There is a creaminess that you get
from bechamel in a lasagna
that cannot simply be replicated by adding cheese
or anything else, okay?
You can see the vegetables' colorant is intensifying,
My dad would make, you know,
a version of this sauce out of the Marcella Hazan,
I think it's "Essentials of Italian Cooking."
And you would get that smell,
my room in high school was like
all the way up in the third floor of our house,
in the attic, and you know,
by about like hour number two,
the smell would've wafted its way all the way up to my room,
you know, where I was like, locked in there,
hangin' out with Andy, painting our nails black,
listening to The Cure.
You know, drawing pentagrams on shit, all right?
And it was like magic.
So, this is Mutti brand double-concentrated tomato paste
in the tube.
Do we have the tube of tomato paste over there?
- [Man] Oh my God!
- Spoon down!
All right, so this is, sorry, I got off topic.
Mutti brand double-concentrated tomato paste in the tube.
I'm not really looking for browning on these vegetables,
I just want them to be very, very soft.
You don't wanna put all this liquid in
and then put the tomato paste in after, right?
The tomato paste, it's imperative it goes on top
of the aromatics so that it can cook out.
At the point that the wine goes in,
this is never really gonna be
above the temperature of a simmer, right?
The oil that's in there now is frying the paste out
at a higher temperature than it could ever reach
in the presence of water.
Might sound complicated, just bear with me, it makes sense.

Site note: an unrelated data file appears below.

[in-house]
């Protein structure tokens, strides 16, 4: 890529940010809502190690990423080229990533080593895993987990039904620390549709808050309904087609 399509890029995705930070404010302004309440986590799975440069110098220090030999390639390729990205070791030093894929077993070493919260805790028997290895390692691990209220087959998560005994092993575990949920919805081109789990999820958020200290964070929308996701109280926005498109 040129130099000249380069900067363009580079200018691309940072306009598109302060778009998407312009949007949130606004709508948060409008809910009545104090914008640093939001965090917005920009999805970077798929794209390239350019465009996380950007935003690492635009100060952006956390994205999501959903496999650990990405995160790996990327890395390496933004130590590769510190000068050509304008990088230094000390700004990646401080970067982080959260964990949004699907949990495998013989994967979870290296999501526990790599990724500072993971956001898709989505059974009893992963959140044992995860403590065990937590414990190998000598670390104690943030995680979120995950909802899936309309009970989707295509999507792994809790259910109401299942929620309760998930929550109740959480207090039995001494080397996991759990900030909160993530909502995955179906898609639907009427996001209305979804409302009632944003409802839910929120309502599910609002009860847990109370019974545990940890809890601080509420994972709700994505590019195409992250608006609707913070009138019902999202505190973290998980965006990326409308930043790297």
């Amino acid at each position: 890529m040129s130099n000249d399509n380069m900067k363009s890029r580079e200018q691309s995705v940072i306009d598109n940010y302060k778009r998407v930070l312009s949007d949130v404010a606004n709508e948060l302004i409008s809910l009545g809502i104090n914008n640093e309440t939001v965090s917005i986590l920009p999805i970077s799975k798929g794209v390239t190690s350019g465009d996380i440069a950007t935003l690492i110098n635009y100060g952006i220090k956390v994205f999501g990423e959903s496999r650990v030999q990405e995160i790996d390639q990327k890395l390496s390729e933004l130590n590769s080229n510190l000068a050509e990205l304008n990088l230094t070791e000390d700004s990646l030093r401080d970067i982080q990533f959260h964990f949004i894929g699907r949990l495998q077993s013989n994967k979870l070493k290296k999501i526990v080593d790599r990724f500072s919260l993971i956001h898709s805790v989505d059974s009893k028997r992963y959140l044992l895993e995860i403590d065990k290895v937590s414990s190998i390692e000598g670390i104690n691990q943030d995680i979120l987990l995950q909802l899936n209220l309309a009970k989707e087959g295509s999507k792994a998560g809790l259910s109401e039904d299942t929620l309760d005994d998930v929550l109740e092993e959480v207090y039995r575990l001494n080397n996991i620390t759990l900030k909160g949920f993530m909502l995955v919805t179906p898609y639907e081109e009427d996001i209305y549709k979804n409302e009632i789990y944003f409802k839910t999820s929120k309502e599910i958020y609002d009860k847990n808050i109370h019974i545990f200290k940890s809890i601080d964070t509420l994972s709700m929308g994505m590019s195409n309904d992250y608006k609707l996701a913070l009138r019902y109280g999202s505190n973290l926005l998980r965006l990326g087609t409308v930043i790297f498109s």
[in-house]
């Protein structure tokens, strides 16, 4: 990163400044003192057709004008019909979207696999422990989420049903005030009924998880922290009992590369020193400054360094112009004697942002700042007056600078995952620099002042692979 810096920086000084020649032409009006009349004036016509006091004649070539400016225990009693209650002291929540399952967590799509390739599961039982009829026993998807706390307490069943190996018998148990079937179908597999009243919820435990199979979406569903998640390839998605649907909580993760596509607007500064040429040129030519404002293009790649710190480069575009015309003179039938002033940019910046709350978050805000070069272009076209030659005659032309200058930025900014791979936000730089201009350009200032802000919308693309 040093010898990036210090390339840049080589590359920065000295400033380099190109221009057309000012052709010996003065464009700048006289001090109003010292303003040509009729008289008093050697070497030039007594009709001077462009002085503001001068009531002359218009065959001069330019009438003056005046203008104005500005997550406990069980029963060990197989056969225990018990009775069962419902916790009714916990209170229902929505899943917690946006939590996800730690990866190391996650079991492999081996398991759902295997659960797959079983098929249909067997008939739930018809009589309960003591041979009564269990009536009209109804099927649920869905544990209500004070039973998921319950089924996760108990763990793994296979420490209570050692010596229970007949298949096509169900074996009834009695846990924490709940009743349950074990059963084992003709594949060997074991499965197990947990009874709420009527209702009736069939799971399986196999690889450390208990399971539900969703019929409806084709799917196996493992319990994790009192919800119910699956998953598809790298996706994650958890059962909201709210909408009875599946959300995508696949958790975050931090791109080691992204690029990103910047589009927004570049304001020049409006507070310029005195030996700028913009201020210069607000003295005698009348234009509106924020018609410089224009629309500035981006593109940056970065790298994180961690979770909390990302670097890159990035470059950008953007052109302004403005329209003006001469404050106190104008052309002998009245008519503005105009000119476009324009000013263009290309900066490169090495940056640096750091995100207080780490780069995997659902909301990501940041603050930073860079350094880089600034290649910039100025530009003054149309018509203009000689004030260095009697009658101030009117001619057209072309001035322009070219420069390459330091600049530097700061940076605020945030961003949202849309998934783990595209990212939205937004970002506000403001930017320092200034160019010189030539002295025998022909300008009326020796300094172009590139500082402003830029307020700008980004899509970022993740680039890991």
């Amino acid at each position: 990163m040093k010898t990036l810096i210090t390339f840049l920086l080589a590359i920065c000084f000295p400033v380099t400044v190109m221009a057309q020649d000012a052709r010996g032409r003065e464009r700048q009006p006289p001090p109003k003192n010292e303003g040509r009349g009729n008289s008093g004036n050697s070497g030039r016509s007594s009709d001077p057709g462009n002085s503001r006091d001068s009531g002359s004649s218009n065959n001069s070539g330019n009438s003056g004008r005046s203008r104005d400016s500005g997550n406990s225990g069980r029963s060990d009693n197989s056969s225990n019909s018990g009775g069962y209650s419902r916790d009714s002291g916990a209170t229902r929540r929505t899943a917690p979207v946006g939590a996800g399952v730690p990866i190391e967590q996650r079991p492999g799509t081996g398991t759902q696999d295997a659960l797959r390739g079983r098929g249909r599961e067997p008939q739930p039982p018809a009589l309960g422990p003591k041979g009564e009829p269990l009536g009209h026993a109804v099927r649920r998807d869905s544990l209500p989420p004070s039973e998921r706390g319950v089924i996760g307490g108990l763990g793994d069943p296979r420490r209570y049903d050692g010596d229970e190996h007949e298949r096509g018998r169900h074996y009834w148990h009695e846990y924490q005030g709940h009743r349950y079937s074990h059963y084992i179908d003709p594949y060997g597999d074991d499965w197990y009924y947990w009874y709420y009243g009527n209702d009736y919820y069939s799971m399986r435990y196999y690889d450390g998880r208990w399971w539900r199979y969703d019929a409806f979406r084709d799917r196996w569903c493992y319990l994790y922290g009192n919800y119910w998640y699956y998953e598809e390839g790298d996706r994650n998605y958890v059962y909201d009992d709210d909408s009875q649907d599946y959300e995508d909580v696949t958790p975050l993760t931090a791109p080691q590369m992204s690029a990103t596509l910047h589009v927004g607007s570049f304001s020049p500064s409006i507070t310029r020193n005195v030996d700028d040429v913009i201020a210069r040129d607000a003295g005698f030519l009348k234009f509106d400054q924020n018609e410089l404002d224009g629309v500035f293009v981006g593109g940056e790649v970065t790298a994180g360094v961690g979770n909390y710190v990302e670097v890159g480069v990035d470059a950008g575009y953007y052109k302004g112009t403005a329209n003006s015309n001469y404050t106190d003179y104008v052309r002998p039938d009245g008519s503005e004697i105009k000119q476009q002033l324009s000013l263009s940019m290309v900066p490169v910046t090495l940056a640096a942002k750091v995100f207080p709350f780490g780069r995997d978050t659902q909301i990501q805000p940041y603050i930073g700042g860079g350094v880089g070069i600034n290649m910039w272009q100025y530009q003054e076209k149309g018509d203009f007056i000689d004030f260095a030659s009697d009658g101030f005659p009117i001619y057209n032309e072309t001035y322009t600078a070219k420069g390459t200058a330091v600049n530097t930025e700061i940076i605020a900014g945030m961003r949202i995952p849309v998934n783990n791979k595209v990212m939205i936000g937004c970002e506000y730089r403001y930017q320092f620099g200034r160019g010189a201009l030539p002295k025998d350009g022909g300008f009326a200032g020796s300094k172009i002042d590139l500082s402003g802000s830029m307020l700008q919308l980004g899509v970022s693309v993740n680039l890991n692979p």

So, the wine, on its own,
this is gonna add acidity to the sauce,
and we want the wine to cook out on its own,
so that the alcohol can be driven off.
Then, so what I like to do,
is I'll hold these back, add some of this liquid in,
so that can start concentrating
while I work on breaking up these tomatoes.
Yeah, make sure you have a very clean cut
if you can, you know?
No jagged edges.
So this has gotta cook down.
It's gonna be about eight to 10 minutes, okay?
I'm gonna push it along at a good clip.
All right, see how the tomato,
it's almost at the point where
it's kind of frying as much as it's simmering.
Does that make sense?
Okay, so, it's at the point where it's almost like
the fat that's in here is almost separating out
from the liquid.
And then just hit it with a little bit of salt here.
So this is tasting pretty bright,
but obviously it's gonna go into the oven
with all that meat, and it's gonna balance right out.
Low sodium chicken broth,
and a cup of whole milk.
Meatballs goin' in with all that liquid.
All right, so I just want it to return
to a good simmer before I put it in the oven.
If I were doing this just for a bolognese,
I probably would not have put so much tomato in there,
but there's something about lasagna
that I feel like you want a little bit more
of a tomato forward sauce.
Cover is goin' on slightly ajar.
And into a 225-degree oven.
Next step, bechamel.
Sounds complicated, it's not.
So, rue plus milk, bechamel.
All right, so I've got six tablespoons of butter here.
Once the butter is all completely melted,
then you can put your seven tablespoons
of all-purpose flour in.
There is an incredible flavor development
that happens when you toast flour.
In the meantime, I've got water coming up
for our lasagna sheets.
Milk's going in,
just whisk very vigorously as the milk goes in,
try not to make a massive mess as I have.
All right, so I'm gonna crank that up,
the reason being that there's no danger
of spoiling the milk here, right?
So, the starch needs to come to a boil to fully hack,
so they have to fully thicken the sauce.
So the sooner we can get there, the better.
boiling salted water.
Can use a little more salt in there.
I'm adding the pasta sheets one by one, okay?
The reason being, I wanna kinda be stirring
and agitating as they go in
so that they don't stick together.
That's the tricky thing with lasagna noodles.
They really, really, really, really, really, really,
really, I'm nervous, I'm gonna cook these in two batches.
We could've used like maybe a slightly bigger pot
or something, but I think it's just like,
it's asking for trouble.